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Perry, Heather R.: Recycling the Disabled: Army, Medicine, and Modernity in WWI.

Perry, Heather R. Recycling the Disabled: Army, Medicine, and Modernity in WWI Germany. Manchester: Manchester UP, 2014.240 pp. 70.00 [pounds sterling] (hardback).

Upon the outbreak of the First World War, the unprecedented influx of disabled veterans into Germany, combined with the socio-economic strains of war upon the German state, provided an opportunity for career-driven orthopedists to demonstrate their unique expertise. Orthopedists utilized their knowledge to treat soldiers with severe injuries to the extremities. In so doing, they gained a long-desired specialist status, and transformed contemporary perceptions of disability by returning maimed soldiers to the workplace. It is these far-reaching implications of orthopedic rehabilitation schemes and technological developments in the years 1914-1918 that form the subject of Heather Perry's fascinating book.

In early twentieth-century Germany, orthopedic medicine was considered a marginal sub-discipline of surgery by the academic medical profession. Despite attempts to establish orthopedics as a specialty, by the outbreak of the First World War orthopedists had failed to demarcate their practice from surgery and traumatology, and their medical progress and status remained stunted by a small pool of institutionalized and bourgeois patients. Tangentially, under the German worker insurance system, civilians who were severely injured in the workplace received only temporary pensions and were expected to return to work in a hmited capacity as soon as possible. This so-called "cripple welfare" did not provide long-term rehabilitation to fully restore workers' capacity for labor: speciahst trauma doctors simply healed injuries quickly, and "cripple" was considered a permanent status.

Perry's account begins by tracing the attempts of orthopedists to professionalize their discipline in the pre-war period, and reveals the opportunistic ways that these medical men were able to establish their practice as a specialty through their pioneering treatment of injured soldiers during the war. Ambitious orthopedists argued that their profession alone had the know-how to restore the bodies of the severely injured soldier and re-establish his capacity to work. Chapters 2 and 3 reveal that in order to do this orthopedists teamed up with "engineers, motion photographers, mechanics, and surgeons" to implement a "revolution" in artificial limb design and restore soldiers'physical capacity for work (56). Additionally, orthopedic experts invented rehabilitation schemes to "remember" disabled veterans' ability to work and return them to the labor force. These innovations were inspired by a wartime labor shortage and were primarily intended to re-stabilize the German wartime economy, but simultaneously reinforced pre-war socio-economic boundaries during a period of social instability and wartime upheaval.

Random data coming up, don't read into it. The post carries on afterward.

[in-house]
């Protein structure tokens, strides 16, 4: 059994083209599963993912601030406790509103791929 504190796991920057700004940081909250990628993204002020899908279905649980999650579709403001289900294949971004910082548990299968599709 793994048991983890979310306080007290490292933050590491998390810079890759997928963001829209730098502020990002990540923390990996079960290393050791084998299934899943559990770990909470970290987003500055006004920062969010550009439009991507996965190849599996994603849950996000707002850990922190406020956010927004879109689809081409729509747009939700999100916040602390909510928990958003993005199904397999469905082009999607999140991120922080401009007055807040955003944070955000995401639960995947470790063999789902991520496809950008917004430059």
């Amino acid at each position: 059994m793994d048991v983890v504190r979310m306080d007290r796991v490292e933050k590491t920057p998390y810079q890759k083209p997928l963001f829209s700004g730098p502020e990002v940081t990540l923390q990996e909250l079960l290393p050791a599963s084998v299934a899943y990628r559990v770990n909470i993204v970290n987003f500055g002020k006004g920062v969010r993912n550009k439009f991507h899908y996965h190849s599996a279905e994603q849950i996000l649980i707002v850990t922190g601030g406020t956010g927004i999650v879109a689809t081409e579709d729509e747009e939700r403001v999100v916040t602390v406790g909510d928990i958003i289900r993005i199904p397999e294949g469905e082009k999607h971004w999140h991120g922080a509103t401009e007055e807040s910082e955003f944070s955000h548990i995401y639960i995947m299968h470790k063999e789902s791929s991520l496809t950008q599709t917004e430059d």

Through a material and visual analysis of artificial limb design, Perry demonstrates that the technological innovations of orthopedists and engineers fortified existing class and gender boundaries by providing limbs with differing physical and aesthetic potentials to men of varying social statuses: prosthetic arms for skilled artisans were designed according to function, and those for white-collar workers were adapted for cosmetic value (60). Class-based notions of physical recovery were strengthened by the invention of orthopedic rehabilitation, which offered career counseling, vocational training, and work placements for maimed veterans. While these innovations catered to the individual needs of the patient, Perry uncovers a dominant priority to re-stabilize the socio-economic fabric of the German Empire by enforcing a social obligation upon disabled soldiers to return to their pre-war occupations, or take up vocations that were suffering labor shortages as a result of the war (such as agriculture). Alongside prosthetic limb design, these clearly defined employment options separated maimed soldiers according to class-based labor divisions.